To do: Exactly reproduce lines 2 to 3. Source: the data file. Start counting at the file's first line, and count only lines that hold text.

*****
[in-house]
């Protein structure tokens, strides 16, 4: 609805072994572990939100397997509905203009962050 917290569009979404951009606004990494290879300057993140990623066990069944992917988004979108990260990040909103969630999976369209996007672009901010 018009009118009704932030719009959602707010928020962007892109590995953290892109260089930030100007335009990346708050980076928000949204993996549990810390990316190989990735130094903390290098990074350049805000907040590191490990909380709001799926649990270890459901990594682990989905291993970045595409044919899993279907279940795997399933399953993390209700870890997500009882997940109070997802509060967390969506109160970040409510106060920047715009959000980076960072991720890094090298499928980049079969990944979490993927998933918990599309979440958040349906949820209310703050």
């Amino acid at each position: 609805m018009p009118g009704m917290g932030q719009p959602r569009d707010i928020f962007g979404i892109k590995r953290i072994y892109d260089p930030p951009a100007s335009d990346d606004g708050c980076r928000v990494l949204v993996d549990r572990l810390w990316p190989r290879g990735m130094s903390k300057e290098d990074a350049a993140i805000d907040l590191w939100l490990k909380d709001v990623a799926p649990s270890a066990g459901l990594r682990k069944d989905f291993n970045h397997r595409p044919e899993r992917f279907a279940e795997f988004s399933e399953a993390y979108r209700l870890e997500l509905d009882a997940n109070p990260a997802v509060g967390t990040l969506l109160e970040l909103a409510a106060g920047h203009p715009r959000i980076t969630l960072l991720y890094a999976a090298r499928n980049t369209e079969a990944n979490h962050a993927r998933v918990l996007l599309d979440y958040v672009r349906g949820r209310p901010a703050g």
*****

């Protein structure tokens, strides 16, 4: 609805072994572990939100397997509905203009962050 917290569009979404951009606004990494290879300057993140990623066990069944992917988004979108990260990040909103969630999976369209996007672009901010 018009009118009704932030719009959602707010928020962007892109590995953290892109260089930030100007335009990346708050980076928000949204993996549990810390990316190989990735130094903390290098990074350049805000907040590191490990909380709001799926649990270890459901990594682990989905291993970045595409044919899993279907279940795997399933399953993390209700870890997500009882997940109070997802509060967390969506109160970040409510106060920047715009959000980076960072991720890094090298499928980049079969990944979490993927998933918990599309979440958040349906949820209310703050």
């Amino acid at each position: 609805m018009p009118g009704m917290g932030q719009p959602r569009d707010i928020f962007g979404i892109k590995r953290i072994y892109d260089p930030p951009a100007s335009d990346d606004g708050c980076r928000v990494l949204v993996d549990r572990l810390w990316p190989r290879g990735m130094s903390k300057e290098d990074a350049a993140i805000d907040l590191w939100l490990k909380d709001v990623a799926p649990s270890a066990g459901l990594r682990k069944d989905f291993n970045h397997r595409p044919e899993r992917f279907a279940e795997f988004s399933e399953a993390y979108r209700l870890e997500l509905d009882a997940n109070p990260a997802v509060g967390t990040l969506l109160e970040l909103a409510a106060g920047h203009p715009r959000i980076t969630l960072l991720y890094a999976a090298r499928n980049t369209e079969a990944n979490h962050a993927r998933v918990l996007l599309d979440y958040v672009r349906g949820r209310p901010a703050g």